I have a friend with whom I go out for lunch; when the check comes she gives it a cursory glance, puts some money on the table and quickly dashes out saying she is late getting back to work. The problem is that she never leaves enough money for her share. It seems petty of me, but it is annoying. What can I do other than just not go out with her any more?
Ask for separate checks when you order, and ask the server to bring the check when you order so your friend has it in plenty of time to pay what she owes.
What can you do when you go out with a group for a meal and that one person in the party wants to pick apart the check because everyone else had two glasses of wine and she only had one, or she had a salad and everyone else had an appetizer? At that point, it only seems fair that everyone’s check be calculated according to what they actually ordered, however then you have to get into the math of equally dividing the tax and the tip appropriately. After a pleasant meal and a few glasses of wine, this task seems too perplexing. What is the solution? Generally, “our” group just equally divides the check.
Before you order, just say to the table, “Our custom is to divide the check equally between us; if that doesn’t suit you, please ask for your own check.” Stare directly at the offending person when you make this announcement so you are sure they understand.
Dear L. A. Plume,
When someone brings a bottle of wine to a dinner party, should the host open the bottle or treat it as a gift and save it for another time? It confuses me, as I have already selected the wines I want to serve and the odd bottle usually just doesn’t fit in with what I had planned. Also, what do you say when someone brings you a bottle that you know you have given them on a previous occasion?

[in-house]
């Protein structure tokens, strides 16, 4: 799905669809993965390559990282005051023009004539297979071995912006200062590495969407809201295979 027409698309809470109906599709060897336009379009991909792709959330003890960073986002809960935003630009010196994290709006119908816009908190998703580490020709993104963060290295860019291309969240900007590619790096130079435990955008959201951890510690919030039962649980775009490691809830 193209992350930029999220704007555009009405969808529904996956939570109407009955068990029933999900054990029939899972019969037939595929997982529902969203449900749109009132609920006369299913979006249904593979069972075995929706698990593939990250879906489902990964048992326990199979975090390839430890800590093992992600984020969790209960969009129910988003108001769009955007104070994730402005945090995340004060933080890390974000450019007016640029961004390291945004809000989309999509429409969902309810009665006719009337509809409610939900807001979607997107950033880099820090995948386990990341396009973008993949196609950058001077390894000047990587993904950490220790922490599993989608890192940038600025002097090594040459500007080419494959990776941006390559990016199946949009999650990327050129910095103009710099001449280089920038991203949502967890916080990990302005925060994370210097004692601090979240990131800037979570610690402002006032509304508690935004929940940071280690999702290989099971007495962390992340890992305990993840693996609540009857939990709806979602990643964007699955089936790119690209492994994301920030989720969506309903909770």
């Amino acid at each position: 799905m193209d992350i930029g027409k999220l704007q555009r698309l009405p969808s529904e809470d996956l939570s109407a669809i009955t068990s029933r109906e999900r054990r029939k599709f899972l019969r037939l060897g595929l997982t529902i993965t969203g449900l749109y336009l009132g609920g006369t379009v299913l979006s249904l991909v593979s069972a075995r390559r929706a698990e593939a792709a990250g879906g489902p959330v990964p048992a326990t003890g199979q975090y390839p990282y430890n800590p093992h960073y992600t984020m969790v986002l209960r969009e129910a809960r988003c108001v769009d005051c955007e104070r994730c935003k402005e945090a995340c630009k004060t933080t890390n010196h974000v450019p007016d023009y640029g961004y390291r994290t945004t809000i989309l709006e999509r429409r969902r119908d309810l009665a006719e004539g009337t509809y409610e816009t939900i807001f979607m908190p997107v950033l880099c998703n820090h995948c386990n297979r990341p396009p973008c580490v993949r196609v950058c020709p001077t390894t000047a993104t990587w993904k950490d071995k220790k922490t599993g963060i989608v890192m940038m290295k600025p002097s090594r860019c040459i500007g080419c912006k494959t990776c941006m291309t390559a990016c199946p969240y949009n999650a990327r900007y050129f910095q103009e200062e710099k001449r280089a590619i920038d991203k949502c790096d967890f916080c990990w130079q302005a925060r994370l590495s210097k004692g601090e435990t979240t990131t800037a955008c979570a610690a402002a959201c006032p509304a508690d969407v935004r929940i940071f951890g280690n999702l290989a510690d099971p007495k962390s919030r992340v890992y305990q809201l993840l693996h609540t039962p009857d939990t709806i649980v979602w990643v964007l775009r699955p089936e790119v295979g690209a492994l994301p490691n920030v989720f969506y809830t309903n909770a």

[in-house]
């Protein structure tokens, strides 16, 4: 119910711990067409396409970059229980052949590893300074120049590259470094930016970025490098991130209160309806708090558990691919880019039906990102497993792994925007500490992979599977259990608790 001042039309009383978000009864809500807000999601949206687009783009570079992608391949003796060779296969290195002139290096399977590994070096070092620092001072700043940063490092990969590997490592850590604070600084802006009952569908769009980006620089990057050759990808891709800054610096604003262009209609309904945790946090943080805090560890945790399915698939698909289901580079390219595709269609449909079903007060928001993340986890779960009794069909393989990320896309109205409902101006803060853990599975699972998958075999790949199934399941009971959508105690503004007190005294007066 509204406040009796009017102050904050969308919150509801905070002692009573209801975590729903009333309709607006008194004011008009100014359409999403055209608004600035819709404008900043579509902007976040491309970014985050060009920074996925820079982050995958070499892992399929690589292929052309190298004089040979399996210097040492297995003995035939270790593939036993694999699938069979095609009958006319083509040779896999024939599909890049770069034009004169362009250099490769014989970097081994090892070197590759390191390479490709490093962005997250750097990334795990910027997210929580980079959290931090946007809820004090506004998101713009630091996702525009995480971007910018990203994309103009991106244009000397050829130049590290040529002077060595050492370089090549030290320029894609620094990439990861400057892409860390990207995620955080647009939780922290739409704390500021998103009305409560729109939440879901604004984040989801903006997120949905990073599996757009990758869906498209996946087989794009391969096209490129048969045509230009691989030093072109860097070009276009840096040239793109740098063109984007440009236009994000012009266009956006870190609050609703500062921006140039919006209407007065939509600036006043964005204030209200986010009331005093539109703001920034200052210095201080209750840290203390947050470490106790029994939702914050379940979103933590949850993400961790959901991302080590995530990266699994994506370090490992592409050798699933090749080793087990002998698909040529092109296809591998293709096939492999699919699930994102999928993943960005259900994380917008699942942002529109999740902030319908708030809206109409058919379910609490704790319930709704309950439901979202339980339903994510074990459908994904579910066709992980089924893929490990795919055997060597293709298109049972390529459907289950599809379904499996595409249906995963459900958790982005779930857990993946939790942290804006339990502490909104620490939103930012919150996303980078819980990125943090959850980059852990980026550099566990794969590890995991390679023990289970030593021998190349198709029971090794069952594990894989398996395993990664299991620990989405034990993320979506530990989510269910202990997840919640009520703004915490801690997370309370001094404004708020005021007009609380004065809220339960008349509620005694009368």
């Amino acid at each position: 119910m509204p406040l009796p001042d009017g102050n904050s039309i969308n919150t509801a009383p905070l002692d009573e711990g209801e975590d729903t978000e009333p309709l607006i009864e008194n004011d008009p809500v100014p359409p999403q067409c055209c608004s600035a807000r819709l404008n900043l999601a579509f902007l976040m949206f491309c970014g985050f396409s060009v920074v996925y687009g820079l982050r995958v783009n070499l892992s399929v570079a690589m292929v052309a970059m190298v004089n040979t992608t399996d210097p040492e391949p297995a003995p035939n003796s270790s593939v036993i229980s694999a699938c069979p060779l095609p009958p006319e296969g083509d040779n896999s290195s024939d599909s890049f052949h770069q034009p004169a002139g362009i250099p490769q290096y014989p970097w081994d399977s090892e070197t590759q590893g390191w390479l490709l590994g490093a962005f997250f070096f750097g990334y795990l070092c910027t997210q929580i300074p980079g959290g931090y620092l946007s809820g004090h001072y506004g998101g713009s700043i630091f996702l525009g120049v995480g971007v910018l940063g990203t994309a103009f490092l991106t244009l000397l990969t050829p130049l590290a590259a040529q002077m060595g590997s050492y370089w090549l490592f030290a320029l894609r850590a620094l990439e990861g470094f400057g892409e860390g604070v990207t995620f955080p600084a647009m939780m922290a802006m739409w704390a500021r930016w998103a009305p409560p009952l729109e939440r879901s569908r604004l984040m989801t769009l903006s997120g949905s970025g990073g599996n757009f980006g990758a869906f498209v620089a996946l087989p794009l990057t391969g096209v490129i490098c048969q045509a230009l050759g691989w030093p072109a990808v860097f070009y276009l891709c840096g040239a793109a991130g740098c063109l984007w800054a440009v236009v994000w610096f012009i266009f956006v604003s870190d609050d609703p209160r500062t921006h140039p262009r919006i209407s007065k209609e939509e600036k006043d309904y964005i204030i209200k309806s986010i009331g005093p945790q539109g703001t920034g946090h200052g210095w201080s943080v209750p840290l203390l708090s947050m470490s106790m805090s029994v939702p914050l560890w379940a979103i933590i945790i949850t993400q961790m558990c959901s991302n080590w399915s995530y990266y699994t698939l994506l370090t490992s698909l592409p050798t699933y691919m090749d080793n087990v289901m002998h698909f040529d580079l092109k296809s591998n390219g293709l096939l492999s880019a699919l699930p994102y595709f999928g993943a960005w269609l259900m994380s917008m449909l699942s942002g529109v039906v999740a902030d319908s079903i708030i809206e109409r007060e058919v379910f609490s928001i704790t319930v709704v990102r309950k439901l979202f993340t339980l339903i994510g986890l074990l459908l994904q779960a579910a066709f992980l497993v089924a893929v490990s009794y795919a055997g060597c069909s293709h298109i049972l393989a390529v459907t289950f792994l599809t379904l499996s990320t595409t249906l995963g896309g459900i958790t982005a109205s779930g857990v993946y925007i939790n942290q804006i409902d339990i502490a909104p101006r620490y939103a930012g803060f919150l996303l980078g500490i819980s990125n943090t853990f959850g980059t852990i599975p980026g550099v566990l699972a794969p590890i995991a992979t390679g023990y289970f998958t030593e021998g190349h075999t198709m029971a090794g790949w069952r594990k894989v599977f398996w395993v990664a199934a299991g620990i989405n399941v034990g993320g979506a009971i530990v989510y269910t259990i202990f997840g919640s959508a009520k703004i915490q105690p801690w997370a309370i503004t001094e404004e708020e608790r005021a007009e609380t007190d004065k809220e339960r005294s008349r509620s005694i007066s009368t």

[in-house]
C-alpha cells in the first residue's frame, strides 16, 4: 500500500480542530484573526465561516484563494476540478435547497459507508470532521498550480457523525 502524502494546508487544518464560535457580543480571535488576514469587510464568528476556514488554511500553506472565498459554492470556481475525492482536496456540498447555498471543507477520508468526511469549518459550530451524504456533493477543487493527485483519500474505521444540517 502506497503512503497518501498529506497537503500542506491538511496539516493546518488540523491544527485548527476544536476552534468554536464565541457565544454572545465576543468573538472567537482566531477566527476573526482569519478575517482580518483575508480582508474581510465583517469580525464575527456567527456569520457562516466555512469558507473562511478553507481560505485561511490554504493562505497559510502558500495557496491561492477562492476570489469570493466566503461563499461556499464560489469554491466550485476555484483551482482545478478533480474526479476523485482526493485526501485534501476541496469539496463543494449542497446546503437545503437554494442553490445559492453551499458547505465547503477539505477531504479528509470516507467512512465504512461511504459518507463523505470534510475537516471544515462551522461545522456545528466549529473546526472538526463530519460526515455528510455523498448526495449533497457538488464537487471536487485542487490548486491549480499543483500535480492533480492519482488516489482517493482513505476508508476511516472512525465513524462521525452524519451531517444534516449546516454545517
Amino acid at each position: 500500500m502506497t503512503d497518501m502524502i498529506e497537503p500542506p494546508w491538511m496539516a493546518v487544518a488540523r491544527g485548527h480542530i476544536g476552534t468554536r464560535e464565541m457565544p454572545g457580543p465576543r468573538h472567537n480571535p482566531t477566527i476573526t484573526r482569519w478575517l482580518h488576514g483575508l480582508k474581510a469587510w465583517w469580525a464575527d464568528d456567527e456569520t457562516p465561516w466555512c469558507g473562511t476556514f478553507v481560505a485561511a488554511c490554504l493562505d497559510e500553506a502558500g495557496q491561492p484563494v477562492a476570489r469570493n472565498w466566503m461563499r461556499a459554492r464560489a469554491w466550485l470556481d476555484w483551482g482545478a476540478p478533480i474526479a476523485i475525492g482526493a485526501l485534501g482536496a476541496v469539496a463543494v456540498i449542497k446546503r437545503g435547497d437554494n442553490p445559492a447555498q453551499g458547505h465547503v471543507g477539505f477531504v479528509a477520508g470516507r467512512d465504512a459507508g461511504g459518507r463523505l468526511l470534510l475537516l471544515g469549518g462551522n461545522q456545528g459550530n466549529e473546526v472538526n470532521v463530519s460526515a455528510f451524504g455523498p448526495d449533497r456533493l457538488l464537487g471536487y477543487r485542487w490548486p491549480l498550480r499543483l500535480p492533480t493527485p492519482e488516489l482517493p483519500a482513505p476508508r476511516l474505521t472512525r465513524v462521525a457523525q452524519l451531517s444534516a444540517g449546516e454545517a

Dear Wine Lover,
I consider a bottle of wine given under those circumstances as a hostess gift to you. You can ask if they would like you to open it, in which case you should. If someone has brought you wine that you have given them, it may be a simple matter of their having paid attention to that gift; maybe they assumed that’s the wine you like. The best thing you can do is to put a note on the bottle, and when you drink it, send a note, or mention to them that you enjoyed it.
I went to my daughter’s house for dinner the other night and invited some of her neighbors. She didn’t want the neighbors for dinner, so I had to uninvite them. Then I invited a male friend of mine to girls’ night out because his wife doesn’t like to go out and he does. The girls said that wasn’t appropriate. Why aren’t people more outgoing and willing to meet new people?
Glad to hear from you again! The first rule is that guests of guests shouldn’t invite guests. You really should ask people first before inviting someone else to join them. And what were you thinking when you invited a man to girls’ night out? Do you think, maybe, it’s time to have a cocktail party yourself and invite all your friends so they can meet each other casually?